22. Urge prospects to write it on the coupons they return from your newspaper and magazine ads.
23. Cajole readers to note it on sweepstakes and contest submissions.
24. Press buyers at Point-of-Sale terminals and check-out to tell you (and make it worth their while with special offers and sale notices).
25. Capture it from business and inquiry cards dropped at a trade show or recruiting booth (and notify card leavers they are opting in for relevant marketing emails).
26. Oblige redeemers of coupons to include it.
27. Beg for it on rebate redemption forms.
28. Obtain it on "rain checks" for out of stock and backorder items.
29. Share it with affinity organizations in a permission-based co-registration deal (where you notify customers and prospects they are opting for additional marketing messages from your partners).
30. Get it on every attendee list for every recruitment fair, seminar, workshop, tutorial and presentation you give.
31. Pray correspondents will include it on your return envelope address area (but you've got to provide a place for them to write it).
32. Entreat readers to send it along with information for a free-trial product, service or subscription.
33. Request it on after-hours customer service voice mail.
34. Expect it for "delivery confirmation" customers (cut your expenses on snail mail and increase service at the same time).
35. Wheedle for it on a "bounce-back" business-reply card with every information fulfillment request sent out ("return the enclosed, postage-paid card and we'll send you...").
36. Stipulate that service-alert customers must give it to you ("it's time to: change your oil . . . update the dog's shots ... re-inspect the furnace").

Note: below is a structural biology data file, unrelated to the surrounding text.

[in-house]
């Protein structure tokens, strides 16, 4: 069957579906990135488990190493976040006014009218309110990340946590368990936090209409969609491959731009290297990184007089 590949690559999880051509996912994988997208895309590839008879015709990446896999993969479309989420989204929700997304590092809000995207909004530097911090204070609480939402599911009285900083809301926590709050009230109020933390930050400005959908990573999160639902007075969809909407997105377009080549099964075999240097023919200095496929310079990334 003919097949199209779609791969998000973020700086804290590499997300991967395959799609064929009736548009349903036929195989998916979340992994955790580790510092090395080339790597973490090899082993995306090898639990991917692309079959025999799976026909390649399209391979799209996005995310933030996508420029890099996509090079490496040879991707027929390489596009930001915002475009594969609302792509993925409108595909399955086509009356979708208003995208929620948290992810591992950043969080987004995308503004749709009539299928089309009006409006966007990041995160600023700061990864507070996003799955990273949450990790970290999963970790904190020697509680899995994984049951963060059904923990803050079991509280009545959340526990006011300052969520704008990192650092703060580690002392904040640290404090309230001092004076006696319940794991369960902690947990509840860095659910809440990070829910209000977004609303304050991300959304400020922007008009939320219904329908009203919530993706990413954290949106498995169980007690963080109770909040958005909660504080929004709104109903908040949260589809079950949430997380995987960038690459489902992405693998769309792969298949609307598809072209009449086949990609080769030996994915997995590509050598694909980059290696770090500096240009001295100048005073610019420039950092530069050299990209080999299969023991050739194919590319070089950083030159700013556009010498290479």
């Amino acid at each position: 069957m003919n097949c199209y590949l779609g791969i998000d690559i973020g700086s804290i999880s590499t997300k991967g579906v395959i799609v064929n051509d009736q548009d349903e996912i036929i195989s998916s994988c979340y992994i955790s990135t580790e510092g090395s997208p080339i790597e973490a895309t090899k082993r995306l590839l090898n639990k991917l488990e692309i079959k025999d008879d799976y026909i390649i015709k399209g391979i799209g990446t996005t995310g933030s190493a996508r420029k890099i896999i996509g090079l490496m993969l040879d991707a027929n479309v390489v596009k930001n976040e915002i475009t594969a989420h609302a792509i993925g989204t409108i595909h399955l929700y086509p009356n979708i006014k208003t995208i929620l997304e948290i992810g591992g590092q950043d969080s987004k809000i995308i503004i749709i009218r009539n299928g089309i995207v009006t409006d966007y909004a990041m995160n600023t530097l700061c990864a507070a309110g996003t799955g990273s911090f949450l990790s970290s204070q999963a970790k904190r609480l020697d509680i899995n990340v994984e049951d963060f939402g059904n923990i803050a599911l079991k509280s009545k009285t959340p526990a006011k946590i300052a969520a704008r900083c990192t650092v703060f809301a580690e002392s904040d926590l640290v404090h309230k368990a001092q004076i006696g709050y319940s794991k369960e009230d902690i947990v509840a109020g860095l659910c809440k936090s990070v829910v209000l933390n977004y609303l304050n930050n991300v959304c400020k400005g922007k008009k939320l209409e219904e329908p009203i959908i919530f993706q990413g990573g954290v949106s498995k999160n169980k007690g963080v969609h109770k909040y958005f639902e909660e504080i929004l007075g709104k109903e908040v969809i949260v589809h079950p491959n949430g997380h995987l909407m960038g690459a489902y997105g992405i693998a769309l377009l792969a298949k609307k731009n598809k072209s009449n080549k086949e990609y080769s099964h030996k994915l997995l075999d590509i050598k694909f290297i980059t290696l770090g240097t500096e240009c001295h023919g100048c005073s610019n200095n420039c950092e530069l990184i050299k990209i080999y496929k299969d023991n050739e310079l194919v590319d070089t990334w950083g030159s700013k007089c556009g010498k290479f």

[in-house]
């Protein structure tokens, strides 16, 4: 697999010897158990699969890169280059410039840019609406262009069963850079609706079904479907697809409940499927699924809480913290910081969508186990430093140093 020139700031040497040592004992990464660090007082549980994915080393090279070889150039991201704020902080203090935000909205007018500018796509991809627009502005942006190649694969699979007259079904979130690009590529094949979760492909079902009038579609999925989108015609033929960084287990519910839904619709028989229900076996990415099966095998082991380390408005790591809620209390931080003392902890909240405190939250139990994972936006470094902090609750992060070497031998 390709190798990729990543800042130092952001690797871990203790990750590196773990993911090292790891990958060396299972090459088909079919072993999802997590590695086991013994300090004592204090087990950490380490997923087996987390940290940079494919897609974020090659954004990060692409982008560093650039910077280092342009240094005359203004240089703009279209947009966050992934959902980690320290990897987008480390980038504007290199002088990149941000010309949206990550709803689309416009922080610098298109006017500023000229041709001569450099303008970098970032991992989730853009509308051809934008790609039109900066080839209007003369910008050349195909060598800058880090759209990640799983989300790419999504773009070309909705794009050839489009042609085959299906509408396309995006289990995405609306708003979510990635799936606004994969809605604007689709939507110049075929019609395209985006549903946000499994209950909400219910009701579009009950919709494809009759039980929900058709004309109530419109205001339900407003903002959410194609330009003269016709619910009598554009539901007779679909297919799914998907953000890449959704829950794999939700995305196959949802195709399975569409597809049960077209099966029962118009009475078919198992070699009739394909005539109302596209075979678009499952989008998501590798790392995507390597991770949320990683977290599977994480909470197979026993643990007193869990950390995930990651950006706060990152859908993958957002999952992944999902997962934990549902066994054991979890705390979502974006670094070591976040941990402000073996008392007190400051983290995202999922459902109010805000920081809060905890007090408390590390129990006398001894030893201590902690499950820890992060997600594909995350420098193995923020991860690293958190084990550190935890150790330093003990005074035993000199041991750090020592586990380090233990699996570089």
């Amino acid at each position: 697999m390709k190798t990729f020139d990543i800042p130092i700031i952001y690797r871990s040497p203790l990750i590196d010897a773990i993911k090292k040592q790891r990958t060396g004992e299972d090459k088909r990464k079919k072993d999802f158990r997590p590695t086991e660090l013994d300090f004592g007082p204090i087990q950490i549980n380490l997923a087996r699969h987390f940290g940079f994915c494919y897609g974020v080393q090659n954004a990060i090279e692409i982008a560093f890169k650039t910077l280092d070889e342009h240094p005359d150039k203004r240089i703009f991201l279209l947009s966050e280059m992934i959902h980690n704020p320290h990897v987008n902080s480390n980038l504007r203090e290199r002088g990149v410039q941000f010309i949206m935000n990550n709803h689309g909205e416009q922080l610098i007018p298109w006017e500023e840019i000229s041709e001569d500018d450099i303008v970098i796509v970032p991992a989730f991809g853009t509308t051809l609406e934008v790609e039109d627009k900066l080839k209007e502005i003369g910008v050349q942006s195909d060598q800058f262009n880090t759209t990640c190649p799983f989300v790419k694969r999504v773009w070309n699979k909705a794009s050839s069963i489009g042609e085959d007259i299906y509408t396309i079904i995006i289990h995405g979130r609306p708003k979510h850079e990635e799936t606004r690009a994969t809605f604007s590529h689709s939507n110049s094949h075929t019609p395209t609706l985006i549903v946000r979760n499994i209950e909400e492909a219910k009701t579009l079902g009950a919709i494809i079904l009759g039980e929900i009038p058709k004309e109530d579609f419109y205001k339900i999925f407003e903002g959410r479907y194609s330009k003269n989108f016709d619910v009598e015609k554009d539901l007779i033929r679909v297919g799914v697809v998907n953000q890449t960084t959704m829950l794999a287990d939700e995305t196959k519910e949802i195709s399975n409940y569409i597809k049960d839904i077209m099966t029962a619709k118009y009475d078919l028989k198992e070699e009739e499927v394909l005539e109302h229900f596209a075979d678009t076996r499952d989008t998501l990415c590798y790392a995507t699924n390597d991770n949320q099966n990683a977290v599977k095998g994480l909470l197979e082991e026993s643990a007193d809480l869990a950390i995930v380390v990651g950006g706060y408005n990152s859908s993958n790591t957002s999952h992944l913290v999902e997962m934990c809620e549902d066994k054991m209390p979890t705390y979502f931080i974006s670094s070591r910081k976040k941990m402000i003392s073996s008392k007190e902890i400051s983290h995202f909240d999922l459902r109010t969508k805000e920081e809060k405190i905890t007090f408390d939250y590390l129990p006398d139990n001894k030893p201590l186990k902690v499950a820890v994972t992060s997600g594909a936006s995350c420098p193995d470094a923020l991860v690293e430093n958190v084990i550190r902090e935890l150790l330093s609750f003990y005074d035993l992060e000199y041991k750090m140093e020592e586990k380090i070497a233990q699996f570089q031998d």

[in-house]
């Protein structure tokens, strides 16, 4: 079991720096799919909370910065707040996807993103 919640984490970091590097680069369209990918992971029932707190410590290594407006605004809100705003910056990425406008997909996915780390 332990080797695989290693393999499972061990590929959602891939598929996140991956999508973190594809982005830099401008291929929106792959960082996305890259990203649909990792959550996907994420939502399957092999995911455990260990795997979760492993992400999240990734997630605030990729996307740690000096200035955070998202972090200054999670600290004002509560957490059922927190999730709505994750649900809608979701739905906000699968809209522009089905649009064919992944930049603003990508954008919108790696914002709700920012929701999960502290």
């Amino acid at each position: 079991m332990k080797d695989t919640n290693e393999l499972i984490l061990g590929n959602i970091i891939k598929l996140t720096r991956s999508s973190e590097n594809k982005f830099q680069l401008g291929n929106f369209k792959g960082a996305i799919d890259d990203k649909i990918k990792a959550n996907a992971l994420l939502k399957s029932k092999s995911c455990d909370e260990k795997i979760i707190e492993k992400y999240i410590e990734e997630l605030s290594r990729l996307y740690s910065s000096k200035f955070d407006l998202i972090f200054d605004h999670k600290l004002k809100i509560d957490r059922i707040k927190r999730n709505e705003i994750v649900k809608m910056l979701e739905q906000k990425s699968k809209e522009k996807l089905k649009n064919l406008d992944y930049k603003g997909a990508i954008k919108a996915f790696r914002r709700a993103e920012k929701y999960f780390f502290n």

37. Order, with a smile, that your price-watch and sale-notification customers use it to receive this news.
38. Sway catalog and viewbook requesters to give it up.
39. Involve complainers by providing it if they want a response.
40. Own it by renting quality opt-in lists and creating an offer that requires prospects to give their email (once you "own" the name and have their permission, you can communicate as long as you keep your messages interesting).
41. Command it of those who want notification their merchandise is ready for pick up.
42. Induce discount and coupon club members to hand it over.
43. Secure it from stored-value and gift certificate card holders.
44. Charm it out of personal shopper and VIP customers.
45. Institutionalize it on renewal and re-order forms (and every form you can think of).
46. Coax anyone returning a bill-stuffer offer to include it with their order.
47. Plea for it from pay-by-phone and auto-debit payment customers.
48. Pursue it from birthday and anniversary club members.
49. Inveigle customers to have pass-along and referral customers surrender it on tell-a-friend coupons.
50. Persist in asking for it of web site visitors (and give them a reason to give it up).

Remember, to utilize email addresses you'll need to secure permission for future communication with a simple opt-in check box or notification to the recipient that their email address will be used to communicate with them. That's not as hard as it sounds if you remind recipients upfront how they will benefit by sharing their email address with you. Communication can be faster, simpler and more relevant to their needs. Make sure you give recipients a way to opt-out of future emails with each one they receive. If you keep the information relevant, you'll lose very few. And your organization will be far along in this journey of a thousand miles...

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TargetX is a privately held company based in Bristol, Pennsylvania a suburb of Philadelphia. The company was founded in 1998 by its two principals, Brian Wm. Niles and Michael A. Crusi.